On Friday, I highlighted the Charleston Gazette-Mail's front-page story on WV senator Patricia Rucker's most recent op-ed piece that had appeared in another state newspaper. As reporter Ryan Quinn demonstrated, two of her paragraphs were almost exactly the same as articles found elsewhere. When confronted with the 130 words of . . .
WV Senate Education Chair Patricia Rucker (R-Jefferson) explains why her op-ed piece is so strikingly similar to a blog post at a pro-charter website
This morning’s Charleston Gazette-Mail has an interesting article by its education reporter, Ryan Quinn:
Chair may have plagiarized commentary
Quinn notes that WV Senate Education Chair Patricia Rucker’s op-ed, which was sent to the G-M and the Beckley Herald-Star (which published it yesterday), contains very . . .
Hey, Ogden Newspapers: If you’re too cheap to pay for a plagiarism checker, there are free ones online
I know, I know. It doesn’t matter if the article is a “cut and paste” job – it takes up space
This morning, with a few minutes to kill, I looked at some sections of the paper that I usually don’t read. One article on page five (it’s also on page 5 of the evening paper) caught my attention:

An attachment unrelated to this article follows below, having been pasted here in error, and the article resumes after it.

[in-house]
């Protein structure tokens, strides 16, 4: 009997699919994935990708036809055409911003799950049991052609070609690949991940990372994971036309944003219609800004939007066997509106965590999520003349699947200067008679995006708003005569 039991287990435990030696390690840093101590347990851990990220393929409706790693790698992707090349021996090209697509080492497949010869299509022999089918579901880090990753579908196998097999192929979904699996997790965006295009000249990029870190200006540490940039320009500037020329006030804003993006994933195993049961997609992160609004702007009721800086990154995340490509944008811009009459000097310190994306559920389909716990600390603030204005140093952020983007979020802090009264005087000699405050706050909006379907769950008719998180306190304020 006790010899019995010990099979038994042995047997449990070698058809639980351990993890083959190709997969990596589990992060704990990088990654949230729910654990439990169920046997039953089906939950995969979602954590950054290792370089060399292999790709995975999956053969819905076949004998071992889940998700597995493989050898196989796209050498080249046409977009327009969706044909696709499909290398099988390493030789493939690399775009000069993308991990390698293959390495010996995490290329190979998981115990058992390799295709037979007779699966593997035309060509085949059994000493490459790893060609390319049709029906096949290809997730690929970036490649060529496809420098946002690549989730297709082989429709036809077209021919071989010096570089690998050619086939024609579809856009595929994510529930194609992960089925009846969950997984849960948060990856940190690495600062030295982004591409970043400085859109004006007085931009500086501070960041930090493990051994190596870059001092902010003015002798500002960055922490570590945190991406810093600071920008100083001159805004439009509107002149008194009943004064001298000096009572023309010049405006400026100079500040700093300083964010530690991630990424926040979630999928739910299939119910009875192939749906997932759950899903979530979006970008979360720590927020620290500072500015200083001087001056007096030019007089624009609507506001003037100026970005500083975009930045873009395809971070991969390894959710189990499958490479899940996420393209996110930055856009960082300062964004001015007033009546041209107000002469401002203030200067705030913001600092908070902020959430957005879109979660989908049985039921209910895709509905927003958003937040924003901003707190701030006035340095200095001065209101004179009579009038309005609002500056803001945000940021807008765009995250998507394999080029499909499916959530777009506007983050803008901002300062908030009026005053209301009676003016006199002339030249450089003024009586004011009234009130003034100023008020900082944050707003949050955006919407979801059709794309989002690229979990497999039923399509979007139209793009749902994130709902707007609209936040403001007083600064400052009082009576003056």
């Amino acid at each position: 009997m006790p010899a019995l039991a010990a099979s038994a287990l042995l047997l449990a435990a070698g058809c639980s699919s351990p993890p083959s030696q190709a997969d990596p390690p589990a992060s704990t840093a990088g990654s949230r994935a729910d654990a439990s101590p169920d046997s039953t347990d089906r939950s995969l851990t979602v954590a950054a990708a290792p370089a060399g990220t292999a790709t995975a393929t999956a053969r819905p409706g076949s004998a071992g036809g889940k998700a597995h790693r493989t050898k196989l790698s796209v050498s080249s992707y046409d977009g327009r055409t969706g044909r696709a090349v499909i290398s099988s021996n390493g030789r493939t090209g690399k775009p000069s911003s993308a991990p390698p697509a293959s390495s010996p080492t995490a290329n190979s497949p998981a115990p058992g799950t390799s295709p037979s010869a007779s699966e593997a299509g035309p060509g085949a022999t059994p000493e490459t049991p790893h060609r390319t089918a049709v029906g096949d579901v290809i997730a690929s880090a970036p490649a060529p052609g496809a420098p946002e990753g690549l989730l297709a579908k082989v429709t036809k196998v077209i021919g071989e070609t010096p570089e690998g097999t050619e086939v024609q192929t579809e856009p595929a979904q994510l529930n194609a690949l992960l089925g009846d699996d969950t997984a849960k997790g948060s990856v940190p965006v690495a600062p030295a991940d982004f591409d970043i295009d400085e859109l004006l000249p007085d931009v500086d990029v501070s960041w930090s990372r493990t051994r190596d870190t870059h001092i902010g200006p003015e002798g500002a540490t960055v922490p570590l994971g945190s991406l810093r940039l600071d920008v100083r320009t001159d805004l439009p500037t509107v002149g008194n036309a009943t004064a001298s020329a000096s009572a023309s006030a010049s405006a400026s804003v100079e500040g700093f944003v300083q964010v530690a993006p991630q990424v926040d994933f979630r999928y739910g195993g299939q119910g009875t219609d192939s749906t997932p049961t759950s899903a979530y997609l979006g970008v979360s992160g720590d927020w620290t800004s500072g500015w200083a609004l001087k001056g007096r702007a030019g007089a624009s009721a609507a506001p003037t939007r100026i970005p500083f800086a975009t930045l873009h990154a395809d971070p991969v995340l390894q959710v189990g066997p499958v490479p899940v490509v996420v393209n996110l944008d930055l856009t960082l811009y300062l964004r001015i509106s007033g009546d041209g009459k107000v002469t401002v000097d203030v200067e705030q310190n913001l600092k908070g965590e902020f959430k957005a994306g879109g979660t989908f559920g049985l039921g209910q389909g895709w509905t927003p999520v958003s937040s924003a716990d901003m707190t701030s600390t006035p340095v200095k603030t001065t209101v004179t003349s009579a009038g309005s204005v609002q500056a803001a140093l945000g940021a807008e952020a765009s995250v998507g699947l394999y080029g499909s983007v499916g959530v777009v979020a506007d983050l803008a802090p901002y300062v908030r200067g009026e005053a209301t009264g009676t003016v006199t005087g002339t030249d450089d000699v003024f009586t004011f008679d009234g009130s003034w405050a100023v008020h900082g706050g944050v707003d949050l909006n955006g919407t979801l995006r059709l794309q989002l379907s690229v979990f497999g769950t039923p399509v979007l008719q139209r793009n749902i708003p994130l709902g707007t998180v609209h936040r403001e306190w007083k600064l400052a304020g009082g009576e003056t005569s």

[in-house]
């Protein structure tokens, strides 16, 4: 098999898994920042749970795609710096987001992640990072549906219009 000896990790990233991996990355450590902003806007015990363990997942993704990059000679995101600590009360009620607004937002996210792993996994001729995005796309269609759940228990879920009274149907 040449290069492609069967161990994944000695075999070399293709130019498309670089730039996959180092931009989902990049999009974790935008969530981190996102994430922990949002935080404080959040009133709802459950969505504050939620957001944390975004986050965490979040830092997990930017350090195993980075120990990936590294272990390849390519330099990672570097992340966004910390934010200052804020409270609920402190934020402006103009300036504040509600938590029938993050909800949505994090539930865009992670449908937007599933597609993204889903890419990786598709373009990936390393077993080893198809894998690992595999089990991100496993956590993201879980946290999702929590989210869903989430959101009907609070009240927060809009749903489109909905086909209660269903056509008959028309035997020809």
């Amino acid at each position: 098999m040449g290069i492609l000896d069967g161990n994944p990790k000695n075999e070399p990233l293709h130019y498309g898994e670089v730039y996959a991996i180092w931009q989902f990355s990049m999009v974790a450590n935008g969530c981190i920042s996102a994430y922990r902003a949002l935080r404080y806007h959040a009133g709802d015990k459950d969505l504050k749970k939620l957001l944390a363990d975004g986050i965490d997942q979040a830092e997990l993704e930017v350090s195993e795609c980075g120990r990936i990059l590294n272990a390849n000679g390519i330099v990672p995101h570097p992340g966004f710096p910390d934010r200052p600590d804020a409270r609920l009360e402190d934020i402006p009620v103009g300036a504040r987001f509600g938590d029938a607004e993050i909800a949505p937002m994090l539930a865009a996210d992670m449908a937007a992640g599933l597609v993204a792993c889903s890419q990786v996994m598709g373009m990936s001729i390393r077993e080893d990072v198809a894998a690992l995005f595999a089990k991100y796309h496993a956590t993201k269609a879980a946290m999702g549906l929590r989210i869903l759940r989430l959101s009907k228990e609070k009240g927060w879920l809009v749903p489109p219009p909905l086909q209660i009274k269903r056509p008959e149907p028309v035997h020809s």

Choose to Use Healthy Words
by Carrie White. (She apparently writes a "Healthy Ways" column.)
After . . .
Kathleen Hartnett-White has denied climate change, misrepresented data, and plagiarized for starters
From Huffington Post earlier today:
Kathleen Hartnett-White, President Donald Trump’s pick to lead the Council on Environmental Quality, was just one Senate vote away from becoming the White House’s top environmental adviser.
But late Thursday night, the controversial former Texas regulator returned to square one.
The . . .
Reading the Sunday opinion section
You’re still reading outdated opinions
Last Sunday I wrote a post about how badly outdated the columns and opinion pieces were in that day’s Wheeling News-Register opinion section: a date check of when the columns first appeared revealed that half of the columns were at least a week old. Out of curiosity, I examined today’s . . .